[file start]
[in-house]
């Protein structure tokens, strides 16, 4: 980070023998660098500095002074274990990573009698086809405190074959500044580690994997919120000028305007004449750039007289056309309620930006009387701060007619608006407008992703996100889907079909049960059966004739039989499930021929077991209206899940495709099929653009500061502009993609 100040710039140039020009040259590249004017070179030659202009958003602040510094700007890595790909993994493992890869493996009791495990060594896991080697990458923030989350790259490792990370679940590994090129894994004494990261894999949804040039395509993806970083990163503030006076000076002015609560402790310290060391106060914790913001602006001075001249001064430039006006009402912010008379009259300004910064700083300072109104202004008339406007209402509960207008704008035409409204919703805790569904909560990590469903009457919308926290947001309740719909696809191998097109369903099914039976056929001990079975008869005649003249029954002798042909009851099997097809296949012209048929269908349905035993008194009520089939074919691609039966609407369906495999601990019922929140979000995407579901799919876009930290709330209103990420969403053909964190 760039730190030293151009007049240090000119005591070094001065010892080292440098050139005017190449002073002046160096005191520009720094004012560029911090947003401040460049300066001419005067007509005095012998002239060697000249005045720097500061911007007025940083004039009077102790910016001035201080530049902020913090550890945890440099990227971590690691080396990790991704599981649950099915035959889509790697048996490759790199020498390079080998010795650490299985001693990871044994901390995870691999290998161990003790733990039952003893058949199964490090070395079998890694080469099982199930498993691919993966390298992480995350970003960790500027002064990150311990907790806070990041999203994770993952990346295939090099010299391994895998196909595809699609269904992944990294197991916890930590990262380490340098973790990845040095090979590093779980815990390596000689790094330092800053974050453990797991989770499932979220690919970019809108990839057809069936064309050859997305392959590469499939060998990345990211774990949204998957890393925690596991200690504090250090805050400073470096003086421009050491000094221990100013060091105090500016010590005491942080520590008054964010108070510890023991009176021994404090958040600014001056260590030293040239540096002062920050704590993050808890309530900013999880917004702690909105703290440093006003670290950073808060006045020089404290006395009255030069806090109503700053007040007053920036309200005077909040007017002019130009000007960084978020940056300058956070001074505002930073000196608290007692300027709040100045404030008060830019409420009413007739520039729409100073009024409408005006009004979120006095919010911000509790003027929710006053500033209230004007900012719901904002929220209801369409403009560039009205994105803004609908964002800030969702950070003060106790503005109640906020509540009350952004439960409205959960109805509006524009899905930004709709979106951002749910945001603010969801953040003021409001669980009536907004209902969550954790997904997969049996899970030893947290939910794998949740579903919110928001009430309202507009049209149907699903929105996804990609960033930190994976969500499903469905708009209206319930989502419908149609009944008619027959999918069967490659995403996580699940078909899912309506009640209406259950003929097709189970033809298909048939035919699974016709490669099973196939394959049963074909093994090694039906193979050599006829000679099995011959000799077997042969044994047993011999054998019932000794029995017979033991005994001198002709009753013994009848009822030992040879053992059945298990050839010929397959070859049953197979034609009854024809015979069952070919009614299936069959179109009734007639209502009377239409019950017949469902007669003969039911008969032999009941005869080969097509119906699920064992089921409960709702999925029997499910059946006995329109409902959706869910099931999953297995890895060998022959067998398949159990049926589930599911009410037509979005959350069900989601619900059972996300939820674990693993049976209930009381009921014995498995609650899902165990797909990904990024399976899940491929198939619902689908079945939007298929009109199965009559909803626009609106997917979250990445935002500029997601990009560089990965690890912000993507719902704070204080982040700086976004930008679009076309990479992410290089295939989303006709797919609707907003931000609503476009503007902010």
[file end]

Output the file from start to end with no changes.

[in-house]
């Protein structure tokens, strides 16, 4: 980070023998660098500095002074274990990573009698086809405190074959500044580690994997919120000028305007004449750039007289056309309620930006009387701060007619608006407008992703996100889907079909049960059966004739039989499930021929077991209206899940495709099929653009500061502009993609 100040710039140039020009040259590249004017070179030659202009958003602040510094700007890595790909993994493992890869493996009791495990060594896991080697990458923030989350790259490792990370679940590994090129894994004494990261894999949804040039395509993806970083990163503030006076000076002015609560402790310290060391106060914790913001602006001075001249001064430039006006009402912010008379009259300004910064700083300072109104202004008339406007209402509960207008704008035409409204919703805790569904909560990590469903009457919308926290947001309740719909696809191998097109369903099914039976056929001990079975008869005649003249029954002798042909009851099997097809296949012209048929269908349905035993008194009520089939074919691609039966609407369906495999601990019922929140979000995407579901799919876009930290709330209103990420969403053909964190 760039730190030293151009007049240090000119005591070094001065010892080292440098050139005017190449002073002046160096005191520009720094004012560029911090947003401040460049300066001419005067007509005095012998002239060697000249005045720097500061911007007025940083004039009077102790910016001035201080530049902020913090550890945890440099990227971590690691080396990790991704599981649950099915035959889509790697048996490759790199020498390079080998010795650490299985001693990871044994901390995870691999290998161990003790733990039952003893058949199964490090070395079998890694080469099982199930498993691919993966390298992480995350970003960790500027002064990150311990907790806070990041999203994770993952990346295939090099010299391994895998196909595809699609269904992944990294197991916890930590990262380490340098973790990845040095090979590093779980815990390596000689790094330092800053974050453990797991989770499932979220690919970019809108990839057809069936064309050859997305392959590469499939060998990345990211774990949204998957890393925690596991200690504090250090805050400073470096003086421009050491000094221990100013060091105090500016010590005491942080520590008054964010108070510890023991009176021994404090958040600014001056260590030293040239540096002062920050704590993050808890309530900013999880917004702690909105703290440093006003670290950073808060006045020089404290006395009255030069806090109503700053007040007053920036309200005077909040007017002019130009000007960084978020940056300058956070001074505002930073000196608290007692300027709040100045404030008060830019409420009413007739520039729409100073009024409408005006009004979120006095919010911000509790003027929710006053500033209230004007900012719901904002929220209801369409403009560039009205994105803004609908964002800030969702950070003060106790503005109640906020509540009350952004439960409205959960109805509006524009899905930004709709979106951002749910945001603010969801953040003021409001669980009536907004209902969550954790997904997969049996899970030893947290939910794998949740579903919110928001009430309202507009049209149907699903929105996804990609960033930190994976969500499903469905708009209206319930989502419908149609009944008619027959999918069967490659995403996580699940078909899912309506009640209406259950003929097709189970033809298909048939035919699974016709490669099973196939394959049963074909093994090694039906193979050599006829000679099995011959000799077997042969044994047993011999054998019932000794029995017979033991005994001198002709009753013994009848009822030992040879053992059945298990050839010929397959070859049953197979034609009854024809015979069952070919009614299936069959179109009734007639209502009377239409019950017949469902007669003969039911008969032999009941005869080969097509119906699920064992089921409960709702999925029997499910059946006995329109409902959706869910099931999953297995890895060998022959067998398949159990049926589930599911009410037509979005959350069900989601619900059972996300939820674990693993049976209930009381009921014995498995609650899902165990797909990904990024399976899940491929198939619902689908079945939007298929009109199965009559909803626009609106997917979250990445935002500029997601990009560089990965690890912000993507719902704070204080982040700086976004930008679009076309990479992410290089295939989303006709797919609707907003931000609503476009503007902010």